- Giza 3D
- My Giza
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Saturday, February 19, 1910 (continued)
end of this east wall is preserved about a meter higher than the south wall and forms the basis of the mound referred to on page 24.
Sunday, February 20, 1910
We have now cleared eighteen rooms in the south part of the "fore court". These are better preserved than those in the northwest quarter. They contain pottery, flints, fragments of stone vessels and of statues - all of the Old Kingdom. The floor of the court is about 75 cm, below the floors of the rooms so that we have no great amount of debris left to remove. The purpose of these rooms is still in some doubt.
Monday, February 21, 1910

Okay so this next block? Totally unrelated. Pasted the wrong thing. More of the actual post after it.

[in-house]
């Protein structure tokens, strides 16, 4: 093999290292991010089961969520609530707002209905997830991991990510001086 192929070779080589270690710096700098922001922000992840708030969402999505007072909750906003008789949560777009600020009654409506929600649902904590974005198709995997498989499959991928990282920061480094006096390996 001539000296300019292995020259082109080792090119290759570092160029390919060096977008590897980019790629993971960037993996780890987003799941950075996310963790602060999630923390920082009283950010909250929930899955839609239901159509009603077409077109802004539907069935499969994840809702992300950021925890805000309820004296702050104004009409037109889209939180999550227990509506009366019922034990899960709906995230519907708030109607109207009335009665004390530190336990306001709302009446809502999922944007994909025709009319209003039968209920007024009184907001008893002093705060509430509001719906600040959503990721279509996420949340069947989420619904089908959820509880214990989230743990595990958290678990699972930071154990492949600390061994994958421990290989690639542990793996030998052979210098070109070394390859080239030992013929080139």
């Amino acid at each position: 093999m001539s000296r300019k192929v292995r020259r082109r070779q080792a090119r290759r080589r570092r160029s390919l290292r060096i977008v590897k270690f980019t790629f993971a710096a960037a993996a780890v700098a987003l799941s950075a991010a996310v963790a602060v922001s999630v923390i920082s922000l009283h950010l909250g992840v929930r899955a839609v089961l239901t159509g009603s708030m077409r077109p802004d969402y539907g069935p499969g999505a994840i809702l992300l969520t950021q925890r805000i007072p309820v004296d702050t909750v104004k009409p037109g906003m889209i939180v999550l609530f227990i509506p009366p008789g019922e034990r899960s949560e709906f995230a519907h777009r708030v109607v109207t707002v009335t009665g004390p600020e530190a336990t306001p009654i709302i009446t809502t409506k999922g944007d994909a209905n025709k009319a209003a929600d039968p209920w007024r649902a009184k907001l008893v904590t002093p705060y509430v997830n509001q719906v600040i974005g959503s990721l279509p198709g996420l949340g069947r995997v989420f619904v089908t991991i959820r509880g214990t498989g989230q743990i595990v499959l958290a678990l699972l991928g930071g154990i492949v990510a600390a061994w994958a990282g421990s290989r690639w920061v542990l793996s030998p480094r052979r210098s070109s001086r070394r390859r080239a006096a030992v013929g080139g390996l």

Day of rest. The prime minister Butros Pasha Ghali was shot yesterday by a nationalist and died this morning - a victim of English governmental incompetence. The whole nationalist movement is not a national movement at all. The party is a comparatively small one - all Moslems (now) and all belonging to the official classes. The most prominent portion - or rather the most obvious portion of the party - is the body of students in the government schools. The great animus of the movement is a perfectly logical and, I may say, legitimate desire of the official classes to participate more largely in the profits of the government. The government schools (unlike the American Missionary schools) have given these young men only a superficial education - which has not affected their character for good. They do all the mechanical part of the administration and they do not realize their real incompetence to carry on the government. It has not been my fortune to meet a single native official whom I considered to be wholly honest in the administration of his office. A man caught in dishonesty is merely regarded as unfortunate by his fellow officials. There is nobody of opinion which condemns mal-administration. Unfitted as these people are for the government of the Fellaheen, they believe they have an inherited right to the profits of that government. Lord Cromer by his policy of driving out all the capable older English officials who were sometime obliged to oppose his plans and bringing a lot of inexperienced young men who were content to
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